Oh! I should tell you. That dog isn’t actually there.

Take a pink rubber eraser and squeak-squeak-squeak that thing out. Imaginary dog. Made-up bullshit. Never existed. Good, okay. Now, look at that door. The one marked Obviously Where You’re Headed Next. And contemplate this idea:

Whenever you approach a new level of development, you must pass through a threshold.

This threshold might require you to jettison some old belief structure that doesn’t jive with the incoming new world order, or you may need to address some old fears or traumas that have held you back. This is a rite of passage, pay-the-piper kind of thing.

It’s not the funnest thing in the world, I recognize. But this is Growth in a nutshell. You outgrow a skin, and you have to shed it. Old pain, outdated beliefs, unworkable fears…these are the skins you peel off as you progress.

All this to say, while there is no frothing canine guarding the door, there may be a bit of discomfort ahead. But, you’re good for it. Because it’s no more discomfort than some of the other line items on your résumé: Setting Boundaries With An Unreasonable Five-Year-Old, Going To That Divorce Mediation Meeting, Looking The Cashier In The Eye While Paying With Food Stamps.

Avoidance is an attempt to escape pain.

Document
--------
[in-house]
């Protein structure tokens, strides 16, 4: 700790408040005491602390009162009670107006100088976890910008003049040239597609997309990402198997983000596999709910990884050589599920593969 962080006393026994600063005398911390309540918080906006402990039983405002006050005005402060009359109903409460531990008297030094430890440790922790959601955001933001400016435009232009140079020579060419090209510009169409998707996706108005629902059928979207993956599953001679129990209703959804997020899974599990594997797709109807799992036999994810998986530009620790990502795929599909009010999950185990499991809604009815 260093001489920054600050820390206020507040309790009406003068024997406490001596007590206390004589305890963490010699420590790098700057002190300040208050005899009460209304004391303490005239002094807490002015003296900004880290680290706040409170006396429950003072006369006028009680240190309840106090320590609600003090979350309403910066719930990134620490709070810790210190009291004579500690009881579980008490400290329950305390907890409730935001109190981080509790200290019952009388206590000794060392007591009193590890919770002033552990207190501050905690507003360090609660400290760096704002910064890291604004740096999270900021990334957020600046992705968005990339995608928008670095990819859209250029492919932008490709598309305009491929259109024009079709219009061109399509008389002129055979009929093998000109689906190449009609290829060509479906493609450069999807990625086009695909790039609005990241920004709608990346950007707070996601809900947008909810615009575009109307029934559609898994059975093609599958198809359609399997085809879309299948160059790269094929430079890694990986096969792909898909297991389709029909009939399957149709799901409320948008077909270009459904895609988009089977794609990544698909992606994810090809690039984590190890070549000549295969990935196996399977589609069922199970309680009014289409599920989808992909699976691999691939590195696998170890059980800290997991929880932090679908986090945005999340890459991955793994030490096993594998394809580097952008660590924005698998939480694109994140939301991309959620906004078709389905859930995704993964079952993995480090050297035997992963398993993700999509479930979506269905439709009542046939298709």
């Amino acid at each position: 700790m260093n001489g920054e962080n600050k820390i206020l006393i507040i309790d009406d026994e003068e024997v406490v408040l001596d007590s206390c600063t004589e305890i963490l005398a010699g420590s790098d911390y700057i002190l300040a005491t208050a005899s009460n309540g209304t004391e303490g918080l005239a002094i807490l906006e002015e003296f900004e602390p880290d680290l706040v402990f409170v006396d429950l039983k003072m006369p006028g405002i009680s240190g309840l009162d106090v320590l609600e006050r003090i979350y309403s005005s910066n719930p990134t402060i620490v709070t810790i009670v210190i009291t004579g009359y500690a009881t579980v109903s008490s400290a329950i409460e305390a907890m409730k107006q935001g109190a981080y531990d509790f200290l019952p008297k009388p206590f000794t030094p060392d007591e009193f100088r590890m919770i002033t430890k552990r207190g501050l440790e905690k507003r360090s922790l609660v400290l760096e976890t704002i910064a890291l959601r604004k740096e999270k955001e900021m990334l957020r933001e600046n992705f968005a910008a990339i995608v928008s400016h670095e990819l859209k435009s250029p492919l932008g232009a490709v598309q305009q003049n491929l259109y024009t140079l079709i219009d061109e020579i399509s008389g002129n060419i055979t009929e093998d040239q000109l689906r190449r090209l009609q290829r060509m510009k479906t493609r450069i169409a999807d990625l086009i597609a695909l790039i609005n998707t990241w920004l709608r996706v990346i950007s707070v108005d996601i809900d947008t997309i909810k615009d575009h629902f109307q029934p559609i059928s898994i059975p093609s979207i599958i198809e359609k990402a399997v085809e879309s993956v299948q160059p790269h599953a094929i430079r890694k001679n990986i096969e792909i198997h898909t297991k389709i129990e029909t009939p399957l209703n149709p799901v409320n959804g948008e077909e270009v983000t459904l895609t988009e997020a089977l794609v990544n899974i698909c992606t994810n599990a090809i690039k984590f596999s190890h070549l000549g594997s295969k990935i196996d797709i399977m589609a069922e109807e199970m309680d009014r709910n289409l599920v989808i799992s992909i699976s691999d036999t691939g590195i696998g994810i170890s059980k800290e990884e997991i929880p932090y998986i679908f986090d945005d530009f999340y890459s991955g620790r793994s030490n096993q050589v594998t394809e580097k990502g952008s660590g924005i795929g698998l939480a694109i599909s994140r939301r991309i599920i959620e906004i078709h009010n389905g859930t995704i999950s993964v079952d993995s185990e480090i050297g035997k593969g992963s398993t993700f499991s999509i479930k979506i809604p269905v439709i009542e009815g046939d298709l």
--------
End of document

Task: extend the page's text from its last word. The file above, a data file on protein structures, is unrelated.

But, we are humans, so pain is inevitable. It’s just that our imaginations get out of control and we imagine our pain to be much larger and more overwhelming than it needs to be. We can practice taking tiny doses of discomfort one at a time, and witnessing ourselves succeed at them. Sitting Down To Meditate Even Though It’s Been Two Weeks Months. Turning Off Netflix And Going To Bed. Making Actual Dinner. Using Your Hand To Pick Up A Journal Instead Of A Smartphone. Trying Just Trying To Forgive.

These are not tiny, pointless things in the face of some massive ordeal.

This is movement and momentum. This is building strength. This is witnessing your own power. This is loving the wholeness of yourself. This…is progress.

What are you avoiding right now? What skin do you need to shed in order to grow? Share in the comments below.